This poem reminds me how poems can arise from any experience. I especially love the references to Keats and how the poem contains so much.
Today at the college library the students check out arms
and legs—towering models of muscles and veins
perched on a stand like a hat rack. The exam
just two weeks before Cadaver Day, when they will arrive
pale-faced and woozy in my lit class. I will read them
Keats and they will think of the vastus medialis
and the rectus femoris, and how they looked not strong
and red as on the model but brown and shriveled,
spoiled like old meat. They will think of the sound of their
blade slicing into a corpse’s leg, of the tibial nerve running
long and taut like a highway straight down to the ankle,
of the precarity of their bodies made only of body.
I will tell them that Keats trained as a surgeon before
donating his body to poetry, how he died just a few years
older than them. But their mind will stay lost in the length
of the leg on the table: how the toes wriggled with a tug
on the ribboned tendons, how the toes had nails, how
the nails once grew, how an old woman with a name
once bent to trim them over a toilet bowl. And now
after all to feel so temporary, to hear finally the words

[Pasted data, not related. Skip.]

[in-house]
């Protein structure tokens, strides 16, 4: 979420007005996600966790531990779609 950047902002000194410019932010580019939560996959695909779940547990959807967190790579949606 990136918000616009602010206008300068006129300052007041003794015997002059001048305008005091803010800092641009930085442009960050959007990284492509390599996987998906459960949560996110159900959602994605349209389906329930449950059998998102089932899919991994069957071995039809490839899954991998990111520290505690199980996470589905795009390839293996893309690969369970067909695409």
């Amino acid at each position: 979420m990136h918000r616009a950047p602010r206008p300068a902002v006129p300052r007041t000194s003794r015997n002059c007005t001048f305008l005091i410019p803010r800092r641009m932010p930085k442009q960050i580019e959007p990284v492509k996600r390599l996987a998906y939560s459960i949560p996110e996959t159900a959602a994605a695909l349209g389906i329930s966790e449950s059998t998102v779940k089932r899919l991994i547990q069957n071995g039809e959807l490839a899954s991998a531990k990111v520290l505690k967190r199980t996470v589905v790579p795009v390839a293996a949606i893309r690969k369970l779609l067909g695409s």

within the words uttered sacred by the preacher,
the teacher, the nurse. Beauty is truth and truth is beauty,
but a body on a table is made of parts with names
that must be known as certainly as Adam knew the names
of the animals, or at least as I know my own—name of
the body I live in, a body I’ve long thought of offering,
so I can teach again in death. But that is not for today.
Today is for hopeful plastic models that snap together
like toys. Today they color the arteries red and the veins blue,
dreaming of their scrubs and their stethoscopes,
strangers to Keats and the plague they’ll soon grapple.
Today the answer is not: Someone once kissed this spot, so tender
behind the knee, but, Gracilis, plantaris, extensor hallucis longus.
first published in The Southern Review